From the brief’s introductory passage:

Imbued with the spirit of the American dream, and  in reliance on the DACA program, enrollees have made substantial investments in themselves, their families, and their communities. Contrary to the government’s assertion in its brief to this Court (e.g., Pet. Br. 46), the DACA enrollees are not engaged in “ongoing illegal activity” or “ongoing violation of federal law.” To the contrary, under DACA and with the government’s permission, enrollees are legally engaged in educational, tax-paying, teaching, and military activities. See, e.g., Case No. 18-589 Pet. App. 115a (“[H]undreds of thousands of DACA recipients and those close to them planned their lives around the program.”).

Without any consideration for these substantial reliance interests engendered by DACA over the last several years, the Department abruptly terminated the program. In doing so, the government upended the lives of nearly 700,000 productive young adults,  their families, and their communities. These DACA recipients, in an effort to play by the rules, came out of the shadows to enroll in the program.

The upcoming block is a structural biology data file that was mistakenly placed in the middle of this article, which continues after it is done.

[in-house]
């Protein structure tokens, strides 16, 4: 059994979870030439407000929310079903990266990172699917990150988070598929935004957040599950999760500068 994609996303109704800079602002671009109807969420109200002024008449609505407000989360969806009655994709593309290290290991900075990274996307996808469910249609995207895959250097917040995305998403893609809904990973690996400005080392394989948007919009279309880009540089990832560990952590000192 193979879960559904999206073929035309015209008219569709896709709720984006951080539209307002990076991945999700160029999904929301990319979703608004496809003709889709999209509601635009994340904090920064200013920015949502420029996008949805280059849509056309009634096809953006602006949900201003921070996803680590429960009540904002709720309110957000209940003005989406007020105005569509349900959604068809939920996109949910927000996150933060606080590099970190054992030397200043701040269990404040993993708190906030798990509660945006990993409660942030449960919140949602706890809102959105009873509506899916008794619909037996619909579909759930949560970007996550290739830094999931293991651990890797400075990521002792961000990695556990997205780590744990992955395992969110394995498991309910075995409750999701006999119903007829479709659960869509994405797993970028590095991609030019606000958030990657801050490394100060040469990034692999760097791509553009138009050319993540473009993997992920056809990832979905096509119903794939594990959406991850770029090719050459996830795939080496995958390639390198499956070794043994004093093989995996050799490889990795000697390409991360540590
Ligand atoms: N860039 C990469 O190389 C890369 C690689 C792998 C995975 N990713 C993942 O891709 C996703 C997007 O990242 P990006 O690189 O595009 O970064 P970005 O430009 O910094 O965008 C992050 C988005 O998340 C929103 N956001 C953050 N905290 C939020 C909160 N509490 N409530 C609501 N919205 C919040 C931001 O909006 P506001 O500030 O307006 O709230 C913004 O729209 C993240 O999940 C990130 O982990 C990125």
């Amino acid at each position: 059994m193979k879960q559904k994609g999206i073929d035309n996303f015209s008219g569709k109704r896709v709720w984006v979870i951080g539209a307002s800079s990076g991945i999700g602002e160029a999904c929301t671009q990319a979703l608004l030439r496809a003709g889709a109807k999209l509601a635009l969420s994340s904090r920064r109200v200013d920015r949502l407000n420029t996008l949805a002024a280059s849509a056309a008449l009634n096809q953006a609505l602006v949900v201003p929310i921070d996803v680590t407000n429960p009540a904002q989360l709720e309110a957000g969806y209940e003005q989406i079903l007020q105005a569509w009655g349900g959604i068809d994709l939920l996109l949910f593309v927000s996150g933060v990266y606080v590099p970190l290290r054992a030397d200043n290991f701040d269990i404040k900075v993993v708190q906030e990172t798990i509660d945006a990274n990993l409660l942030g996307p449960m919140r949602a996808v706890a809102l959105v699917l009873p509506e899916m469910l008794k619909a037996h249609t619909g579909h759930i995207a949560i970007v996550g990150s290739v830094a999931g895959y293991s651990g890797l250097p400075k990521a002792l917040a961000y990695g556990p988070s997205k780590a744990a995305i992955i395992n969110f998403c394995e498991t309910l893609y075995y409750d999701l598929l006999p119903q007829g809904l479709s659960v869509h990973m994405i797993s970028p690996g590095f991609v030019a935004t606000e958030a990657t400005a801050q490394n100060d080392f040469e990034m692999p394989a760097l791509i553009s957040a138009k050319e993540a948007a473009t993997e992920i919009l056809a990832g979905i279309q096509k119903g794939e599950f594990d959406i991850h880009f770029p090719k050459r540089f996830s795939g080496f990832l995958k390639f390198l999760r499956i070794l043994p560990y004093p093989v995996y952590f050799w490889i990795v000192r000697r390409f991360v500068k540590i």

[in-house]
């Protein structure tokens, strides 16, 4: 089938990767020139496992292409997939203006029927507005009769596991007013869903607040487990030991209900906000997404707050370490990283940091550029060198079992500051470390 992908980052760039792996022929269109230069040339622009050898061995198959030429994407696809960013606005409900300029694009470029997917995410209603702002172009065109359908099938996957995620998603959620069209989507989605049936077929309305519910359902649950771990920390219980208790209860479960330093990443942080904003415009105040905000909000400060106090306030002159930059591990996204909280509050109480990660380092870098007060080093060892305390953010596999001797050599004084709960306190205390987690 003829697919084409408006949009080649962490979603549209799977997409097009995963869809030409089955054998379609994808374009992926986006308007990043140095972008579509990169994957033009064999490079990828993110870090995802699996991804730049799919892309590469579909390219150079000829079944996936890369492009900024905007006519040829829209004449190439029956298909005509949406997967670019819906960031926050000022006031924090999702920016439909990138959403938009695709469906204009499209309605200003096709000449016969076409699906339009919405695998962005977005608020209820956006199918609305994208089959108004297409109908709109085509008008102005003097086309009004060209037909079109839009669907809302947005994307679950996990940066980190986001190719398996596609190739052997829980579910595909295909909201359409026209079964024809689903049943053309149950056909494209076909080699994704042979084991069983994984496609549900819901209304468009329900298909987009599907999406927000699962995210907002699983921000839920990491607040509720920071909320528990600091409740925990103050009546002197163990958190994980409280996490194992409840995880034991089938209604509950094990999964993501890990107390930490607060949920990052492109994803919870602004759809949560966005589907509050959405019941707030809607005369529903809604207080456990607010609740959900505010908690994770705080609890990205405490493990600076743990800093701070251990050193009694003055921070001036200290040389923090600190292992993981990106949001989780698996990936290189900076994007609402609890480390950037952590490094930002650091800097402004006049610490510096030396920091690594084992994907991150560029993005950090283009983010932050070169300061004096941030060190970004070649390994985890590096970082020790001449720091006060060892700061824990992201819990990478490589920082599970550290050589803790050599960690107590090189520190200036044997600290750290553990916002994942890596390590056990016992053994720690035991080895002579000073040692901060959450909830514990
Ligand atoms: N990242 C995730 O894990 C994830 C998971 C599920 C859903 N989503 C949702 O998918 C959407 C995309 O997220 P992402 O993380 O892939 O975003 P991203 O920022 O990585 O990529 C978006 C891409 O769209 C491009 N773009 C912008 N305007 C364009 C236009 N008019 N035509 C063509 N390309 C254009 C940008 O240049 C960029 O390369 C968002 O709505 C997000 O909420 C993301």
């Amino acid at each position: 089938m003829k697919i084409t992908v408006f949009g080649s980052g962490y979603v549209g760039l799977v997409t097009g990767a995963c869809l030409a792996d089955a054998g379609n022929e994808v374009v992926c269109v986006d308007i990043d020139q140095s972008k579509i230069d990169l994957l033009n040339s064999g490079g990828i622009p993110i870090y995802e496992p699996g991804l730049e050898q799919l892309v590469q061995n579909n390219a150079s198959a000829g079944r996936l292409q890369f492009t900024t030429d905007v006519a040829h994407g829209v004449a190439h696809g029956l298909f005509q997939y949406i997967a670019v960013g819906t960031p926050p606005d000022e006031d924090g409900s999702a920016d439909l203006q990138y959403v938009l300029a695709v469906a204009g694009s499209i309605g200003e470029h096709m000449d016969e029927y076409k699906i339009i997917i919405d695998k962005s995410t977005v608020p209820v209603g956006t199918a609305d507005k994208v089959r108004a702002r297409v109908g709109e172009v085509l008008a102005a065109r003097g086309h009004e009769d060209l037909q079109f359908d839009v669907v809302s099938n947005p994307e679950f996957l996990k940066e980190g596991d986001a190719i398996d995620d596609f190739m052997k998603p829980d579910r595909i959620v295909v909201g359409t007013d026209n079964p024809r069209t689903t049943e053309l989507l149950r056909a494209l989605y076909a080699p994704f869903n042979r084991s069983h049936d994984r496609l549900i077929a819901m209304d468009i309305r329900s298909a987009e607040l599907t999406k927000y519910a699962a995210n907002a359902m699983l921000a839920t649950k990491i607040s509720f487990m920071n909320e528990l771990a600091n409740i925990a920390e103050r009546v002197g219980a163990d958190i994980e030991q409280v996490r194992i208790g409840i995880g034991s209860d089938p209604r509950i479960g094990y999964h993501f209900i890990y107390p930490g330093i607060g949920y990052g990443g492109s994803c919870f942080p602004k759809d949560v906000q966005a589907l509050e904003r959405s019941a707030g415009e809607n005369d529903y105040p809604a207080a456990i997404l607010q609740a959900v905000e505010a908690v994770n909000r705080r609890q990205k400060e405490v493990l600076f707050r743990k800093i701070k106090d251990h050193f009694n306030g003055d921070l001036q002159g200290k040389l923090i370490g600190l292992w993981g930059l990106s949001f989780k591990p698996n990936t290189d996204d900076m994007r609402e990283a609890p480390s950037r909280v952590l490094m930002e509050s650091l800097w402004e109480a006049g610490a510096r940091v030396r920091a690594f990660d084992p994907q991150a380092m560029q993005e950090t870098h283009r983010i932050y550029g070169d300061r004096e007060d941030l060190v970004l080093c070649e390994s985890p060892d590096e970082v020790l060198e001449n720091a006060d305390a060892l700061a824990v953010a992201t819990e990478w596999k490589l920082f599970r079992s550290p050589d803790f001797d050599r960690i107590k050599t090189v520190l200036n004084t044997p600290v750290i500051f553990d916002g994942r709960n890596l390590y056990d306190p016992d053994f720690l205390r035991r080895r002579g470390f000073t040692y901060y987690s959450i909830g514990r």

The APA’s requirements are designed to protect against arbitrary and capricious reversals or terminations of policies and programs that induce serious reliance interests of the type found here. With the government’s encouragement, DACA enrollees invested in job-specific training programs, enrolled in universities, obtained jobs as educators, purchased homes, and enlisted in the military in service of our country. In turn, educational institutions, local communities, and employers invested in and have come to rely on the substantial benefits provided by DACA enrollees. Yet the administrative record is void of any mention, let alone consideration of these interests.

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